Don't Help Trump by Calling Him a Fascist
Donald Trump's critics are making two kinds of mistake when they call him a fascist, or a proto-fascist, or a kind of fascist, or complain that his rallies evoke images of Nazi Germany and so forth. The first mistake is that he isn't any kind of fascist. The second is that this line of attack at best serves no purpose, and at worst makes him stronger.
Trump, to be clear, is grossly ill-suited to be president. He's a divisive, dishonest, bullying, flamboyantly uninformed man, whose ambition is an expression of pure vanity. The kindest thing I'll say about him is that he at least seems to know when he's talking nonsense, which is most of the time: The more vapid the statement, the more careful he is to repeat it for emphasis. He'll repeat that vapid statement. Believe me, he'll repeat it.
Moreover, ridiculous as Trump may be, the thought of the damage he might do with the presidency is genuinely scary. The country has strong constitutional protections -- he couldn't make laws -- but he certainly isn't to be trusted with the military power that the president commands. Even putting military adventures aside, the harm he might do to the country's alliances and global standing hardly bears thinking about. President Trump would be a disaster.
But none of that makes him a fascist. I'll grant that there are intimations -- "echoes," as the historian Robert Paxton calls them. Most obviously, he affects the demeanor of the strongman, ready to cut through the nonsense of politics as usual. But essential components of the ideology are missing.
Trump isn't opposing democracy or promising to scrap the Constitution. He isn't calling for an expansion of state power. He isn't summoning the nation's collective will to purge imaginary enemies at home or abroad. (He's opposed to illegal immigration, not to immigrants as such. His demand to block Muslim immigrants “until our country’s representatives can figure out what is going on” was a dumb and damaging response to a deadly mass shooting, not a declaration of war on Islam.) He doesn't idolize the military (ask John McCain). He isn't demanding noble sacrifice to right historic wrongs. Could anything be less Trumpist than sacrifice?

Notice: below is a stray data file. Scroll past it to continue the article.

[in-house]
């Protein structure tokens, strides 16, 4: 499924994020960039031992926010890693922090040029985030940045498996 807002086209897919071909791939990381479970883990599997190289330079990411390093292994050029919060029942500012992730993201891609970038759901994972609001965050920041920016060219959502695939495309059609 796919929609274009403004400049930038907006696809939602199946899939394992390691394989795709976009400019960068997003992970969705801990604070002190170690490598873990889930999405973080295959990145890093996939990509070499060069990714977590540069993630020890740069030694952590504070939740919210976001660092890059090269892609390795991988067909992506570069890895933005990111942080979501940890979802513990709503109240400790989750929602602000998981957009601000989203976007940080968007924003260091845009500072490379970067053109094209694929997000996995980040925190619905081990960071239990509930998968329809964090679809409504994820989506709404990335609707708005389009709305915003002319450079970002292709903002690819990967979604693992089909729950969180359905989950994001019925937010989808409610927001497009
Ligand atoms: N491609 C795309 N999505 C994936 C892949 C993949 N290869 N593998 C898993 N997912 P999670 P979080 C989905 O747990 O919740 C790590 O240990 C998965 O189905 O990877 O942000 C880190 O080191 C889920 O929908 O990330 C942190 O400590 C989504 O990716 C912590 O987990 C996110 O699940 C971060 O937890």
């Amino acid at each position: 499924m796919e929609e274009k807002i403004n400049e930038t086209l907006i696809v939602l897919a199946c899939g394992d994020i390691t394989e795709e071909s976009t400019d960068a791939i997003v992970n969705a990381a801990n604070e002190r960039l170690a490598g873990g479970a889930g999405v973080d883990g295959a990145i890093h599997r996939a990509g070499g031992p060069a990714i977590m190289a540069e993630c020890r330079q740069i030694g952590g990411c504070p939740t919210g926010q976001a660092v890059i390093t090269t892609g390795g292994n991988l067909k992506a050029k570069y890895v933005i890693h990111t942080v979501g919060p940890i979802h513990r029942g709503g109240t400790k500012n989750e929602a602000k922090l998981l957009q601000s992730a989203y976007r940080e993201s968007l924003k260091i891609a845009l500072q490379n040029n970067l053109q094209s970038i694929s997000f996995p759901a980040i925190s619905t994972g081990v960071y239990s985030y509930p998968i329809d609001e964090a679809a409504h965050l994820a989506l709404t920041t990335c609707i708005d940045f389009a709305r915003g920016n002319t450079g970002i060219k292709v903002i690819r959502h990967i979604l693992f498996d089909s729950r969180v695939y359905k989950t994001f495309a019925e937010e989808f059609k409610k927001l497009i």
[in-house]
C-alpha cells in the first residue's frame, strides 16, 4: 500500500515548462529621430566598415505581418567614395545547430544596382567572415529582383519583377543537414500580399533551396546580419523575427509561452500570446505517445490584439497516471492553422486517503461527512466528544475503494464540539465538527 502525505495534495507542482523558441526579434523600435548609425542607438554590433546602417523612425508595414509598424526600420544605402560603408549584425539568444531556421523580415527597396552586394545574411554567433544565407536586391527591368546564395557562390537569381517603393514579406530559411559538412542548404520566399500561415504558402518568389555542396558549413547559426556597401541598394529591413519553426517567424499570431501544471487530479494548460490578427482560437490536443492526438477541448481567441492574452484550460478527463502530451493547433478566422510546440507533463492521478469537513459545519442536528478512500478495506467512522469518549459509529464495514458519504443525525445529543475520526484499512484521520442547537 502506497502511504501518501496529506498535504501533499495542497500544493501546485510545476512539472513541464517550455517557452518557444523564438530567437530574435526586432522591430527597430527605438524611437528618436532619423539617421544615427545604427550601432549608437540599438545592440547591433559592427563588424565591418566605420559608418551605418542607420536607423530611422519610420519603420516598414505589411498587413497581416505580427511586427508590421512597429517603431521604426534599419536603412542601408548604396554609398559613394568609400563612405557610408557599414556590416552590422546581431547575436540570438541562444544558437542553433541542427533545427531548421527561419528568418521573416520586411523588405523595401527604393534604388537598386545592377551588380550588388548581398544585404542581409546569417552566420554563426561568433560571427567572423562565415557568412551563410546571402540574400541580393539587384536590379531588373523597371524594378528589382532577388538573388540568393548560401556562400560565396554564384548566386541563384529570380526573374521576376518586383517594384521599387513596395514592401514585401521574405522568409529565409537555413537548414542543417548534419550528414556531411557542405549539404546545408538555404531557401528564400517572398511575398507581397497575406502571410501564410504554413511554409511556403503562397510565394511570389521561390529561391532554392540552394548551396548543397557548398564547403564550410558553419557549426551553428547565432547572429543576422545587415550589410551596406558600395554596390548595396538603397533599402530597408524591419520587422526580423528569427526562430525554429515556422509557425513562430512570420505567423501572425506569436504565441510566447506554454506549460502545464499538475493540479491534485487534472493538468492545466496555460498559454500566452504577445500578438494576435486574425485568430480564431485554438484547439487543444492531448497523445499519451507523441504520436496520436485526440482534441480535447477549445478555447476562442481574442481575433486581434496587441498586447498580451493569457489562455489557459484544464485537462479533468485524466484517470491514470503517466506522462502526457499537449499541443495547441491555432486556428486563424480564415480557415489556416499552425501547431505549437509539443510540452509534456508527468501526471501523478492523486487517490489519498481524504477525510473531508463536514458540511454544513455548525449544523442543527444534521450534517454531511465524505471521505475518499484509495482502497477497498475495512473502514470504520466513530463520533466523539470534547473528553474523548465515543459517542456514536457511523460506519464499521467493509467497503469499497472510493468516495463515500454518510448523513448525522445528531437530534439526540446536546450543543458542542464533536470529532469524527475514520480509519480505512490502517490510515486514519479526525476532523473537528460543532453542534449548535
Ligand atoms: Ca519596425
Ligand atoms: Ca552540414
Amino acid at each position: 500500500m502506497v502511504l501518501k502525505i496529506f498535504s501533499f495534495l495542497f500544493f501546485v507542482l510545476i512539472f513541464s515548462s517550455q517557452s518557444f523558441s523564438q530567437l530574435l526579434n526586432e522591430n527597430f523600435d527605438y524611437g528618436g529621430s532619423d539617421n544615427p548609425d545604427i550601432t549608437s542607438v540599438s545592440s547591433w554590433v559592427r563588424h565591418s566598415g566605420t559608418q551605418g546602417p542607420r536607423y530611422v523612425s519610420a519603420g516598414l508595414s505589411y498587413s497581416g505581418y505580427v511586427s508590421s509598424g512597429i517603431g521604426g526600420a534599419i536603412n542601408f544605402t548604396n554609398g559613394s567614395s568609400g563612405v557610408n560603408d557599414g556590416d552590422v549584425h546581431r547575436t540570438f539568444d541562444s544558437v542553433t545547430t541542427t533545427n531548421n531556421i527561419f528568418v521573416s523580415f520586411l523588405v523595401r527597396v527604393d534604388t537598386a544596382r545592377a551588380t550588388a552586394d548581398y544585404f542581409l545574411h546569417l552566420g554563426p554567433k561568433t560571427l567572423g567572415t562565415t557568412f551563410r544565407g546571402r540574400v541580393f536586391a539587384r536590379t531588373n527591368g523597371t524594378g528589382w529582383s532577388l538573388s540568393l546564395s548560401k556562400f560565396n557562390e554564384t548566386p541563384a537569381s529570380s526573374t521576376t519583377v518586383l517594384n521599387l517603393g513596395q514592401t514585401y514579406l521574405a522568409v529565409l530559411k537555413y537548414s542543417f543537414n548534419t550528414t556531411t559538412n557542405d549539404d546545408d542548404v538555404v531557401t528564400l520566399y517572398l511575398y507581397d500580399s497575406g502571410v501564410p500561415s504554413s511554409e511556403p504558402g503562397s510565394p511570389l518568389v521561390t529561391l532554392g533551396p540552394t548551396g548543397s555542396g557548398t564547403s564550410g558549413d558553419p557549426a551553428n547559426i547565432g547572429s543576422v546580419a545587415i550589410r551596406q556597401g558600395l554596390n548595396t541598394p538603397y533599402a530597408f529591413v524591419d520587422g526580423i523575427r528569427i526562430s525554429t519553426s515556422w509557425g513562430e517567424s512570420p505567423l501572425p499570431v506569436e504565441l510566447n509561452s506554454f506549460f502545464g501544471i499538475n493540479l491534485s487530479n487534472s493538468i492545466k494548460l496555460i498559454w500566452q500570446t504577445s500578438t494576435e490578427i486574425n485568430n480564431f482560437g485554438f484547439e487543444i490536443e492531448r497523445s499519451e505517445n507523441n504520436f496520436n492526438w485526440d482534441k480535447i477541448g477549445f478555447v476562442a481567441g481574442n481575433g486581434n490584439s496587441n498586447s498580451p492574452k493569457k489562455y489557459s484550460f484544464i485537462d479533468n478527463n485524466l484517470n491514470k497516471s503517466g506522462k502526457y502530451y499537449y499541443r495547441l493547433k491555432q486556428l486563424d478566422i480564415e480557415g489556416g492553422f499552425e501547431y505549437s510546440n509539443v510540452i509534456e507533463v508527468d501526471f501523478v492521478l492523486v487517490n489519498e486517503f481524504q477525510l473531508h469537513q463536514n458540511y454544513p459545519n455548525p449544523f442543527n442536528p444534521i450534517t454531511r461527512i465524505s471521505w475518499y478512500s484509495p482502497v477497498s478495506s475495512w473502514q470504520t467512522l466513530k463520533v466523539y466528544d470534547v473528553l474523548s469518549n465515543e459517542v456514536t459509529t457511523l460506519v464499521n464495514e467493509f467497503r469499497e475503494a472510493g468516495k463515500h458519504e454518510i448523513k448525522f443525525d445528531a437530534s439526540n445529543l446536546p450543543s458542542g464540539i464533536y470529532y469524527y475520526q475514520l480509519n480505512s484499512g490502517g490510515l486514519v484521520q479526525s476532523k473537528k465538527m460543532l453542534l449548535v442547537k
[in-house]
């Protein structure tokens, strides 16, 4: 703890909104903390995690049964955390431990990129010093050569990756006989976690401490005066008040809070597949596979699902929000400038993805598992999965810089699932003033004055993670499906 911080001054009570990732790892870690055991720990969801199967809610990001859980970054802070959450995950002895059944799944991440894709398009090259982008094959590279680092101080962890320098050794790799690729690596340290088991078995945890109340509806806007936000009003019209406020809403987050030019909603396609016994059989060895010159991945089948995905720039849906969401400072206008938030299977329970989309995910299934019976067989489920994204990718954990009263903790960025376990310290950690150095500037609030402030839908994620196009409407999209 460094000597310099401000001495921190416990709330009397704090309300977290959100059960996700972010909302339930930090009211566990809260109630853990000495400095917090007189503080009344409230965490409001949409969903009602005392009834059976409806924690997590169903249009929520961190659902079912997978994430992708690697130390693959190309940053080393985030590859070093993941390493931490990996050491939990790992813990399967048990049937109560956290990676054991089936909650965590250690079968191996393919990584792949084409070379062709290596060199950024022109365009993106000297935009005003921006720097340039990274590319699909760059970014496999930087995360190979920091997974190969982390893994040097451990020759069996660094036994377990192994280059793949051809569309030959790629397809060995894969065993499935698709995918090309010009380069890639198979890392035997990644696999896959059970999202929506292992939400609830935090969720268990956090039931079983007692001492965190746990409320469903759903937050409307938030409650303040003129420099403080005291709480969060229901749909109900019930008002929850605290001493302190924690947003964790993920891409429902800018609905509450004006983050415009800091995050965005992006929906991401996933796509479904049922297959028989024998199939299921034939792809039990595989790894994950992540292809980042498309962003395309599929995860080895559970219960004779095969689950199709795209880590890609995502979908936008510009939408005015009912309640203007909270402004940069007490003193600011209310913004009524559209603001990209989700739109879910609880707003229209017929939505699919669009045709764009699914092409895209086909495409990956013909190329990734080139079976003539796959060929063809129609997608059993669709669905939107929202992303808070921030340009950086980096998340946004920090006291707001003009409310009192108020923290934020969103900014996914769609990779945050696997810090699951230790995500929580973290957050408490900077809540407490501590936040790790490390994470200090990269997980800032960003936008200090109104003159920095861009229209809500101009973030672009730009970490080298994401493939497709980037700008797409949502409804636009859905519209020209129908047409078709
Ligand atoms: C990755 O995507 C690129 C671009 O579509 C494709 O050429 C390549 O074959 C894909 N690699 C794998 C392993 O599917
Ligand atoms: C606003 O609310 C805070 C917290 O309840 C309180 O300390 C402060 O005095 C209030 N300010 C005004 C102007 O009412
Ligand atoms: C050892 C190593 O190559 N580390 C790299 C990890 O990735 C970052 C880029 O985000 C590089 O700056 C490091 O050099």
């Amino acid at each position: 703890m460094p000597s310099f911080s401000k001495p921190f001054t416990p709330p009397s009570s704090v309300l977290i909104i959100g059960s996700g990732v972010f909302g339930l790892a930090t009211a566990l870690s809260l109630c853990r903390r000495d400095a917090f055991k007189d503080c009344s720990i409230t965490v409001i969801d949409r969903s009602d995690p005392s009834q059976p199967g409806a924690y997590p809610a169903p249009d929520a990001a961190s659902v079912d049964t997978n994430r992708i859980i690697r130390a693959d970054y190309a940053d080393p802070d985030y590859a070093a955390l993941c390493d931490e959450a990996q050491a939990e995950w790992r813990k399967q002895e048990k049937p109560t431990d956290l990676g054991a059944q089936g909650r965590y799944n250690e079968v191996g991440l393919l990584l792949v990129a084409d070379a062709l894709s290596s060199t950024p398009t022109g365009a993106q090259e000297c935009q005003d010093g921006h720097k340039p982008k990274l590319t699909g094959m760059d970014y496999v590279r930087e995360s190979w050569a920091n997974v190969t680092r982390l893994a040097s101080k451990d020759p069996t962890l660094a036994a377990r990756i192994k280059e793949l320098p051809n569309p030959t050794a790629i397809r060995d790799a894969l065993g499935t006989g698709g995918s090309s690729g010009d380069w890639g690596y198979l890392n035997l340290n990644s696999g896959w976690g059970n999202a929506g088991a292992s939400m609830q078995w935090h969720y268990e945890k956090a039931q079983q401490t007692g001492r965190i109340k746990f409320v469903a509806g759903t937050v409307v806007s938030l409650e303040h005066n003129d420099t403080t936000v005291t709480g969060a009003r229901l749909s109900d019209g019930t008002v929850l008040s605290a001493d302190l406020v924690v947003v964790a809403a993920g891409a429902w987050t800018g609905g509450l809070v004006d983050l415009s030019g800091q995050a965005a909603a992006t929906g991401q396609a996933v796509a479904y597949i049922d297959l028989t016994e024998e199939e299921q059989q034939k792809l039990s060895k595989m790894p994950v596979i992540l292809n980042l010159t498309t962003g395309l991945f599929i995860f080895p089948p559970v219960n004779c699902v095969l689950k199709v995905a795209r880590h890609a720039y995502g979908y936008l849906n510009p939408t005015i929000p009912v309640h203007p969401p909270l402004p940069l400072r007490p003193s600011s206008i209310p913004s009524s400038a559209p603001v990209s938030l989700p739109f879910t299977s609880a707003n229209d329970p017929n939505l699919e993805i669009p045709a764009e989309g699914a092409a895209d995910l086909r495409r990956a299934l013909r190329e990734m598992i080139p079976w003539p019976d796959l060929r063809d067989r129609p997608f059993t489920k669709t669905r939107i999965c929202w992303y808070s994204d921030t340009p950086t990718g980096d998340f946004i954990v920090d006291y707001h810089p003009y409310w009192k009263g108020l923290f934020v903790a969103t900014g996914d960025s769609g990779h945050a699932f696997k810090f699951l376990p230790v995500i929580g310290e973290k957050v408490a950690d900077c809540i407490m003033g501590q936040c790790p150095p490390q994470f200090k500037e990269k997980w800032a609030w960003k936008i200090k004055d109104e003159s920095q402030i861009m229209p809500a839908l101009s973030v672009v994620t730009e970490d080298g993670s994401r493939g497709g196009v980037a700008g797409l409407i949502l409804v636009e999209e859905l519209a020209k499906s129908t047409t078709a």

If Trump believes in anything, it's deals. Adolf Hitler never promised to make great deals.
Now, you might say, Hitler was dismissed as absurd rather than dangerous in his early days -- and see how that ended up. Nothing is impossible, I suppose. But even if President Trump did decide to become a fascist dictator, he'd have his work cut out. I don't doubt he'd be a disaster, but surely in the farcical mold of Silvio Berlusconi not Benito Mussolini.
In any event, the problem with calling out Trump's supposed fascist tendencies isn't just that the charge is hysterical: What's more important is that it doesn't hurt him. It may very well help him. The accusation is a calculated insult not just to Trump but to his many supporters. Your views aren't just wrong, it says, they're vile and illegitimate: How evil or stupid must you be to support an American Hitler?
This approach is unlikely to change their minds. As I've previously argued, support for Trump, though misguided, is intelligible. And that isn't because his supporters are all racists, bigots or morons. The desire to send a message of protest to America's political elite is by no means unreasonable. There's plenty to protest about. If, instead of paying attention, America's political elite then calls you a would-be Nazi in return, you might be all the more determined to send the message.
In a democracy, it's better to address discontented citizens on the substance of their complaints than to call them disgusting and hope they go away.
This column does not necessarily reflect the opinion of the editorial board or Bloomberg LP and its owners.
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